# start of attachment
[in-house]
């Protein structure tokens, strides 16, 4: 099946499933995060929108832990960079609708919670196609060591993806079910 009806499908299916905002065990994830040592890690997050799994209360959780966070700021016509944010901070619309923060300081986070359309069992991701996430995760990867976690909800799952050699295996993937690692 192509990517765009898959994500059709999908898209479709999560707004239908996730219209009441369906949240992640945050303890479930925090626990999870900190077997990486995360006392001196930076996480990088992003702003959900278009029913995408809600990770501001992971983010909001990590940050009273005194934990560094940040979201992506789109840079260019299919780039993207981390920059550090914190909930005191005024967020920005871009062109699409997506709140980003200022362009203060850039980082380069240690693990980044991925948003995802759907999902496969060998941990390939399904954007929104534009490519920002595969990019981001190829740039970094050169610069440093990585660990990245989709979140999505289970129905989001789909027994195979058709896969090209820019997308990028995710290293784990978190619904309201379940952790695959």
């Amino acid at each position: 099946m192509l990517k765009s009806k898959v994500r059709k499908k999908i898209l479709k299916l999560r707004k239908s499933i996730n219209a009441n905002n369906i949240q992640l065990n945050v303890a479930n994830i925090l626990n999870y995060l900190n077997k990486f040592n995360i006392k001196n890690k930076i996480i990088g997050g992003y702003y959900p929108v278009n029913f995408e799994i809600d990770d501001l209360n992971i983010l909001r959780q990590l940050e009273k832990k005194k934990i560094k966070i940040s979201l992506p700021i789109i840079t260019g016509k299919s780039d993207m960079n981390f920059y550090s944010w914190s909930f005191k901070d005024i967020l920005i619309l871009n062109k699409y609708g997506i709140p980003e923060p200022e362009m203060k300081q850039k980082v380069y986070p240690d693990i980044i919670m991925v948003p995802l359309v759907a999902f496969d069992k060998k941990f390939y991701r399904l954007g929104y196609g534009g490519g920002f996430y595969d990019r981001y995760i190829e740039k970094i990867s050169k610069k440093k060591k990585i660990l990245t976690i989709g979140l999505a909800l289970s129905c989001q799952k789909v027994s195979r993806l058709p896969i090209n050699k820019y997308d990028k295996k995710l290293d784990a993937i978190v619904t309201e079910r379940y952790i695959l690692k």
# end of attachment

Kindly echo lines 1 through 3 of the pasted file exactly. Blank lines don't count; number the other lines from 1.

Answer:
[in-house]
């Protein structure tokens, strides 16, 4: 099946499933995060929108832990960079609708919670196609060591993806079910 009806499908299916905002065990994830040592890690997050799994209360959780966070700021016509944010901070619309923060300081986070359309069992991701996430995760990867976690909800799952050699295996993937690692 192509990517765009898959994500059709999908898209479709999560707004239908996730219209009441369906949240992640945050303890479930925090626990999870900190077997990486995360006392001196930076996480990088992003702003959900278009029913995408809600990770501001992971983010909001990590940050009273005194934990560094940040979201992506789109840079260019299919780039993207981390920059550090914190909930005191005024967020920005871009062109699409997506709140980003200022362009203060850039980082380069240690693990980044991925948003995802759907999902496969060998941990390939399904954007929104534009490519920002595969990019981001190829740039970094050169610069440093990585660990990245989709979140999505289970129905989001789909027994195979058709896969090209820019997308990028995710290293784990978190619904309201379940952790695959």
């Amino acid at each position: 099946m192509l990517k765009s009806k898959v994500r059709k499908k999908i898209l479709k299916l999560r707004k239908s499933i996730n219209a009441n905002n369906i949240q992640l065990n945050v303890a479930n994830i925090l626990n999870y995060l900190n077997k990486f040592n995360i006392k001196n890690k930076i996480i990088g997050g992003y702003y959900p929108v278009n029913f995408e799994i809600d990770d501001l209360n992971i983010l909001r959780q990590l940050e009273k832990k005194k934990i560094k966070i940040s979201l992506p700021i789109i840079t260019g016509k299919s780039d993207m960079n981390f920059y550090s944010w914190s909930f005191k901070d005024i967020l920005i619309l871009n062109k699409y609708g997506i709140p980003e923060p200022e362009m203060k300081q850039k980082v380069y986070p240690d693990i980044i919670m991925v948003p995802l359309v759907a999902f496969d069992k060998k941990f390939y991701r399904l954007g929104y196609g534009g490519g920002f996430y595969d990019r981001y995760i190829e740039k970094i990867s050169k610069k440093k060591k990585i660990l990245t976690i989709g979140l999505a909800l289970s129905c989001q799952k789909v027994s195979r993806l058709p896969i090209n050699k820019y997308d990028k295996k995710l290293d784990a993937i978190v619904t309201e079910r379940y952790i695959l690692k």